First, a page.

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Helping Farmers Fight the Rising Food Crisis in Haiti

Reprint from Huffington Post Canada

Even after three years of rebuilding from the 2010 earthquake in Haiti, progress continues to be met with stories of difficulty and more bad news. Last week the U.N. issued a report warning that 1.5-million Haitians -- mostly farmers and their families -- are at risk of serious malnutrition because of crop losses due to last year's record-breaking storm season. Tropical Storm Isaac and Hurricane Sandy were the worst of a series of back-to-back storms in late 2012, the result of which was a record deluge of rain that destroyed between 40 and 90 per cent of Haiti's crops, depending on the region. However, the success of one group of farmers holds promise for helping to address and resolve the malnutrition crisis.

To fully grasp the situation -- and the solutions -- it is important to understand Haitian farmers. Based on my research, there are an estimated 600,000 farms in Haiti, and all but three per cent of them are small-scale (or 'smallholder') farms with an average of just under four acres of land. There are four main issues that have led to these smallholder farmers not having enough to eat, a situation that will get much worse in the coming months.

Deforestation: Haiti is a mountainous country with almost no trees -- less than two per cent of the original tree cover remains. Without trees, heavy rains quickly turn into floods in almost all the arable land in the valleys below.

Marginalization of Smallholder Farmers: The agricultural extension service we take for granted in Canada and the U.S. does not exist in Haiti. Agriculture represents 50 per cent of overall employment and a quarter of the national economy, but smallholder farmers have had no access to scientific research or new techniques to improve agricultural practices for more than 50 years. 

Dependency on Food Imports: Thirty years ago, Haiti's farmers produced almost all the country's food. Today, Haiti uses an average of 80 per cent of its export earnings to import 52 per cent of its food, with an additional 6 percent supplied as food aid. The result: domestic farm income has dropped dramatically during this period.

Aid Dependency: Foreign aid, whether from governments or NGOs, is a broken system. Bureaucracy, inefficiency and lack of country-level coordination has resulted in only 15 - 25 per cent of foreign aid actually reaching the Haitians it is intended to help. Plus, most programs that do receive financial support only last as long as the external funding, particularly agricultural programs. When that funding stops, they often disappear with no lasting impact.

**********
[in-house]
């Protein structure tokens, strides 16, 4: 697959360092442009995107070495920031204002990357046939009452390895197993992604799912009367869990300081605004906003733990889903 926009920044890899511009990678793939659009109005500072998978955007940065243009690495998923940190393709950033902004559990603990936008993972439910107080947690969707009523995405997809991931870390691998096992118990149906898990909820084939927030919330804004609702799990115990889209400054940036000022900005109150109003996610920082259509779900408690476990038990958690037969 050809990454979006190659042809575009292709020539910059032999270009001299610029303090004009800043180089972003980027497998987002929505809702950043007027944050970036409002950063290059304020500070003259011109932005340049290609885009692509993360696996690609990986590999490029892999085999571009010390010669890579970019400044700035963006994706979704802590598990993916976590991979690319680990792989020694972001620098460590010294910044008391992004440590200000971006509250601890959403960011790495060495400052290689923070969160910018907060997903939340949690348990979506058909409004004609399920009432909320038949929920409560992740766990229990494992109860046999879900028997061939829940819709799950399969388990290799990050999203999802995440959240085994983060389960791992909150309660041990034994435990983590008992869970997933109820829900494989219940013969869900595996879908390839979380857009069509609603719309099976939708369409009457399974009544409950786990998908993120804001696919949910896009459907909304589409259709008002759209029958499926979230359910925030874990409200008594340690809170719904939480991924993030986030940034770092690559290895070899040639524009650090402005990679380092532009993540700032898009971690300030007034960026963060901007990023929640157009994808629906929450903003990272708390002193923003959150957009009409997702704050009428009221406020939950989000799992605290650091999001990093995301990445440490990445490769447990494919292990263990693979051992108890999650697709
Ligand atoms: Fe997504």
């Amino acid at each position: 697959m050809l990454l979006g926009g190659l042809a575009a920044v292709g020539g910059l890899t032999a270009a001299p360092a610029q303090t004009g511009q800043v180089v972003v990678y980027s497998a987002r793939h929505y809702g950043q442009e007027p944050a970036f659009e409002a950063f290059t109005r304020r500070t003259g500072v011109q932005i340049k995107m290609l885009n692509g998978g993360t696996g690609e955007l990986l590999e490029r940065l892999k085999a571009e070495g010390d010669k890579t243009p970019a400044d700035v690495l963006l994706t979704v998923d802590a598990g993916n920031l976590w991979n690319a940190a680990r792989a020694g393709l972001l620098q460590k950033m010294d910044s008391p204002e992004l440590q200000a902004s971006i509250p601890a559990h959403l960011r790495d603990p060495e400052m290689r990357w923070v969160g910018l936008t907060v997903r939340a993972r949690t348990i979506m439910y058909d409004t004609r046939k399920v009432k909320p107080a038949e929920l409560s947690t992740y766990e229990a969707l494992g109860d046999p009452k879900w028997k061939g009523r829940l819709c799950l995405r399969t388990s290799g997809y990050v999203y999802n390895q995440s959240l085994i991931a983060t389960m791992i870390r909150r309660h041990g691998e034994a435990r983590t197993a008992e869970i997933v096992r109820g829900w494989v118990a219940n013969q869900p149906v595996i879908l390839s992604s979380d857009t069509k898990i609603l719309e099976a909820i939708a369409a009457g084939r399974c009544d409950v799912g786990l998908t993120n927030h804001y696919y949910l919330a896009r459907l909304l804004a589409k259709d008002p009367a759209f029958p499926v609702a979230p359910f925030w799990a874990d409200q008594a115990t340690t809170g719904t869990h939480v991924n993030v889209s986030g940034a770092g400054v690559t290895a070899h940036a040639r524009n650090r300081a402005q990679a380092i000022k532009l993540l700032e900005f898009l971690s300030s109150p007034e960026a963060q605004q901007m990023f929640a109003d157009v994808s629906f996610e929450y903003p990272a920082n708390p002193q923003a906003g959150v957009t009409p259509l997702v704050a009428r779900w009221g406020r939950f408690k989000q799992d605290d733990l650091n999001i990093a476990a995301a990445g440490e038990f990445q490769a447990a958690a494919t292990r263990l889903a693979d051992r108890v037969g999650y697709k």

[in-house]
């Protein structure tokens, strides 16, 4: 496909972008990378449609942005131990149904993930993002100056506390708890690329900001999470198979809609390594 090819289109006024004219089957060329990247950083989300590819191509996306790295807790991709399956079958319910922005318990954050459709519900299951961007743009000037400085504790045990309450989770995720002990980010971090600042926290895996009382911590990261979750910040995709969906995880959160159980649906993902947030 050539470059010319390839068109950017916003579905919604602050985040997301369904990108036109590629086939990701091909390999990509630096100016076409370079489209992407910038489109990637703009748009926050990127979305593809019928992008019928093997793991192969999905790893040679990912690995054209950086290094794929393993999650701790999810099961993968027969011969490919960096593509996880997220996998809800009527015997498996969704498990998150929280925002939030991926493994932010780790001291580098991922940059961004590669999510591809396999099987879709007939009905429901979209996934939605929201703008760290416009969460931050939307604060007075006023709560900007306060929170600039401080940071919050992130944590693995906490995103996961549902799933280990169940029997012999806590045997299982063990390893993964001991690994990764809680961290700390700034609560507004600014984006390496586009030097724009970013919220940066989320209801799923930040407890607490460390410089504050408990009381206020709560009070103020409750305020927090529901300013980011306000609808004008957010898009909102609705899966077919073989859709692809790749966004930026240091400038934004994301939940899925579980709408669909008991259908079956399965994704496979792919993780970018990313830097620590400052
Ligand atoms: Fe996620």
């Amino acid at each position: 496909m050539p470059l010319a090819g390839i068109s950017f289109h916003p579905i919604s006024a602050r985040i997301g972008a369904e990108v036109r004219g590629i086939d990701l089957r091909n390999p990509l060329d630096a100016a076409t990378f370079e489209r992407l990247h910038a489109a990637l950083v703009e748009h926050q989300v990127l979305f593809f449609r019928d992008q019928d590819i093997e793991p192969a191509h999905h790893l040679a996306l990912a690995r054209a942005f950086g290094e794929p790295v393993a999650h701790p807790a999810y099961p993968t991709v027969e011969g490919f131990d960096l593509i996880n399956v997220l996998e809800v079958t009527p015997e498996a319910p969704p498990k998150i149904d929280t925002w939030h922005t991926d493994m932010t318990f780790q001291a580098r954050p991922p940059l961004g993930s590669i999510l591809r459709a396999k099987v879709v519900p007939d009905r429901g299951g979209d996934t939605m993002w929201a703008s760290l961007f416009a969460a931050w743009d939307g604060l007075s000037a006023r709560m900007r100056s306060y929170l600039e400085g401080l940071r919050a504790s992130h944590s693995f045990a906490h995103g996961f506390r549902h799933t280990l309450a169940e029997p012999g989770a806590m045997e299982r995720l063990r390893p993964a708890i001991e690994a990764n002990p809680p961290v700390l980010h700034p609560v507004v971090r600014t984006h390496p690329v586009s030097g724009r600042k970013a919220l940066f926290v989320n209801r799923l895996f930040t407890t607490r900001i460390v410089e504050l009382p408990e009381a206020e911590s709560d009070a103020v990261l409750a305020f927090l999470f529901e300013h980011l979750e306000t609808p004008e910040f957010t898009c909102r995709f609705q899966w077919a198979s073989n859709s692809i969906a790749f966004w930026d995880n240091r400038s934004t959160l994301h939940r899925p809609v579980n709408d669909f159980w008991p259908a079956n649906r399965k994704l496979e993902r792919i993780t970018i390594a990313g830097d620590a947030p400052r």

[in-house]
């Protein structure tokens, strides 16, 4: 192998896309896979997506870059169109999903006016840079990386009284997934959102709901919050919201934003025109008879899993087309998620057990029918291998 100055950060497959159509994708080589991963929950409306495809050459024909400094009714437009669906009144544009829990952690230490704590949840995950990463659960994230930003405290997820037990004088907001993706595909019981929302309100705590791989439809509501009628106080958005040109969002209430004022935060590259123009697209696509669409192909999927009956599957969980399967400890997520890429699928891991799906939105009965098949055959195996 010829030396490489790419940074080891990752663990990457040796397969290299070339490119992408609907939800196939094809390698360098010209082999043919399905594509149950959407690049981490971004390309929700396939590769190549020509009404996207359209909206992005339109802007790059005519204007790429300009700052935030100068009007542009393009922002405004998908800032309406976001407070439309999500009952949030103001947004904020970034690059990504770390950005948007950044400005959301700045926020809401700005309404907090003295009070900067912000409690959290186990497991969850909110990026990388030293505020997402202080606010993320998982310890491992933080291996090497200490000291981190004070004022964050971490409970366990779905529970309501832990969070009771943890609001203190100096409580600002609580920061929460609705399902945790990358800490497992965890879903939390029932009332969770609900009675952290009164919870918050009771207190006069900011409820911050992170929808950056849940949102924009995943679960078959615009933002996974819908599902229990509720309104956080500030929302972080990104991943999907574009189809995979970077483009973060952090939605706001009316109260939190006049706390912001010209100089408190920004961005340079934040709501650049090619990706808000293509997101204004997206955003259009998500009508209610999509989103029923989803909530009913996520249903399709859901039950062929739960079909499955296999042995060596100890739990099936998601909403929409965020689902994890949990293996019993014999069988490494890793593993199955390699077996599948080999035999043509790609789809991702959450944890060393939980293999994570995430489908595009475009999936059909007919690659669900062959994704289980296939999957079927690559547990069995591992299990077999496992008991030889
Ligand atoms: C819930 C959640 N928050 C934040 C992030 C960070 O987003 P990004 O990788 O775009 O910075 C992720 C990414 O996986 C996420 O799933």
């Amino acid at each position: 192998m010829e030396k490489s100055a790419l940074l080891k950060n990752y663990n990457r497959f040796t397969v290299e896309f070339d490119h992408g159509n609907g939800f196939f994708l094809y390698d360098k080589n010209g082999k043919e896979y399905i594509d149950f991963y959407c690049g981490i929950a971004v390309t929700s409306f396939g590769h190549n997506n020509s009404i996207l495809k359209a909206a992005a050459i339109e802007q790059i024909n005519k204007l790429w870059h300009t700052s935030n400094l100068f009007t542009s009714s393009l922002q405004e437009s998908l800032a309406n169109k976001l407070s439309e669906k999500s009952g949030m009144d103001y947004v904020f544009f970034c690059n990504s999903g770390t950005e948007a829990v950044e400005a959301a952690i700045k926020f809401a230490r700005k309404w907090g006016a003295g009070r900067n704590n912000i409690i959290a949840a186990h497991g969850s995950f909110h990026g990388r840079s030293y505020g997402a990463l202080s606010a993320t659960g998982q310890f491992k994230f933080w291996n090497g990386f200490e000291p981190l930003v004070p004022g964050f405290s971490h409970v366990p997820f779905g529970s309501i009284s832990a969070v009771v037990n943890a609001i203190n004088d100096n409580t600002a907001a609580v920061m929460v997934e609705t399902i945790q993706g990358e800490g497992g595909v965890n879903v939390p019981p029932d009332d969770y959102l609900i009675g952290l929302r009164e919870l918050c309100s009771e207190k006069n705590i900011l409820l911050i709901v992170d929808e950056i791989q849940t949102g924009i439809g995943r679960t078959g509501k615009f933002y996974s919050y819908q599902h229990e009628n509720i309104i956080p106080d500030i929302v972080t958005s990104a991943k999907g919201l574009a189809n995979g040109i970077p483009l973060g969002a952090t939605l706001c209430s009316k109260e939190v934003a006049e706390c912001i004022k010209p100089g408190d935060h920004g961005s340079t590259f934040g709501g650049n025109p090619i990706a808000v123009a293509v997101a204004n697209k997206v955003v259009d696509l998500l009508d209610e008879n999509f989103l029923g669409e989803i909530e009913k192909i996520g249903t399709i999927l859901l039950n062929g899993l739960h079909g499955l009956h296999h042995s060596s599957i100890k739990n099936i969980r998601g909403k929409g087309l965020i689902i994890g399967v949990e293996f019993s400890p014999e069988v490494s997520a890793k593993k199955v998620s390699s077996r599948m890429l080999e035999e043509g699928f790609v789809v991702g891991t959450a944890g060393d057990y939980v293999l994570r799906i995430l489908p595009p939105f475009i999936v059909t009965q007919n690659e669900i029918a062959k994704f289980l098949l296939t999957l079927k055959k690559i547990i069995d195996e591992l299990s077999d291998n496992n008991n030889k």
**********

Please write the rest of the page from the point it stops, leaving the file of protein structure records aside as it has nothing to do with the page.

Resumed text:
These issues translate into farmers not being able to buy staple foods they need beyond what they are able to grow in their fields. For the most part the farmers have no savings, no access to credit and no support system. They start to save money by taking their children out of school, which is not free in Haiti. Next they sell their livestock, often at low prices because others are doing the same thing. Then they start cutting down trees to make charcoal to sell in the cities, which further exposes their crops to flooding. Lastly, they limit hot meals to every other day, which soon turns into once a week.

This is the situation for 1.5 million rural Haitians.

The exception is a group of 2,000 smallholder farmers near the northern city of Gonaives. During the past three years, the Smallholder Farmers Alliance has managed a pilot project to help them form into a for-profit farmer cooperative. They currently plant one million trees a year and operate an agricultural service for members, providing them with high quality seed, tools and training that have resulted in yield increases of up to 40 and 50 per cent. Not to mention that they are now completely self-managed and self-financed.

When faced with the same crop loss as other farmers due to the storms last year, the cooperative was able to purchase the extra seed needed by members to replant their fields. They also purchased close to a metric ton of rice and sold it at a subsidized rate to members. The cooperative took care of its own farmer members without turning to any government or donor sources for help.

But this cooperative doesn't have to stand alone. As SFA prepares to replicate the model -- something we are calling exit strategy aid -- we will begin to help a new group of 2,000 farmers form into a similar for-profit cooperative. The smallholder farmers of Haiti hold the key to the country's recovery. With a little bit of help -- not a handout -- they can lead the way to overcoming the four issues that, if left unchecked, could lead to an entirely preventable human tragedy.

Additional Resources:

Smallholder Farmers Alliance & SFA Blog:
Hugh Locke's New Book: The Haiti Experiment

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